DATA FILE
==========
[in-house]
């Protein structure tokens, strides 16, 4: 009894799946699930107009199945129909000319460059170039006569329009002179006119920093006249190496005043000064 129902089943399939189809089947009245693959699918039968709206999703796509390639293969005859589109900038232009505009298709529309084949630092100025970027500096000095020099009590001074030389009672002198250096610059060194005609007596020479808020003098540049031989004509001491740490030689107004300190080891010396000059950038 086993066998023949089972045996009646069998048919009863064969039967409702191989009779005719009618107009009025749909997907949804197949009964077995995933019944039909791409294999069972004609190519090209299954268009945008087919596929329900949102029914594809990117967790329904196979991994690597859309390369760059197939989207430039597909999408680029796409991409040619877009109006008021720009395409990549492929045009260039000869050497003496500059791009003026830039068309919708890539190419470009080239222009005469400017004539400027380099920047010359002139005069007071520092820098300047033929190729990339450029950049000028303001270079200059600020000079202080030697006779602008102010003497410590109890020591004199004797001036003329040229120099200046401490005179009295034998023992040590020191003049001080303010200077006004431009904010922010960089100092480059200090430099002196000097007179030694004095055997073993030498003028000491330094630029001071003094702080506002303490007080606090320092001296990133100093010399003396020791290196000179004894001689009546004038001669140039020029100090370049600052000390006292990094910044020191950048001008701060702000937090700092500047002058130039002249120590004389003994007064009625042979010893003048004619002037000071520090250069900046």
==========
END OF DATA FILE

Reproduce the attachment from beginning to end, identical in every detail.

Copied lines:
[in-house]
């Protein structure tokens, strides 16, 4: 009894799946699930107009199945129909000319460059170039006569329009002179006119920093006249190496005043000064 129902089943399939189809089947009245693959699918039968709206999703796509390639293969005859589109900038232009505009298709529309084949630092100025970027500096000095020099009590001074030389009672002198250096610059060194005609007596020479808020003098540049031989004509001491740490030689107004300190080891010396000059950038 086993066998023949089972045996009646069998048919009863064969039967409702191989009779005719009618107009009025749909997907949804197949009964077995995933019944039909791409294999069972004609190519090209299954268009945008087919596929329900949102029914594809990117967790329904196979991994690597859309390369760059197939989207430039597909999408680029796409991409040619877009109006008021720009395409990549492929045009260039000869050497003496500059791009003026830039068309919708890539190419470009080239222009005469400017004539400027380099920047010359002139005069007071520092820098300047033929190729990339450029950049000028303001270079200059600020000079202080030697006779602008102010003497410590109890020591004199004797001036003329040229120099200046401490005179009295034998023992040590020191003049001080303010200077006004431009904010922010960089100092480059200090430099002196000097007179030694004095055997073993030498003028000491330094630029001071003094702080506002303490007080606090320092001296990133100093010399003396020791290196000179004894001689009546004038001669140039020029100090370049600052000390006292990094910044020191950048001008701060702000937090700092500047002058130039002249120590004389003994007064009625042979010893003048004619002037000071520090250069900046």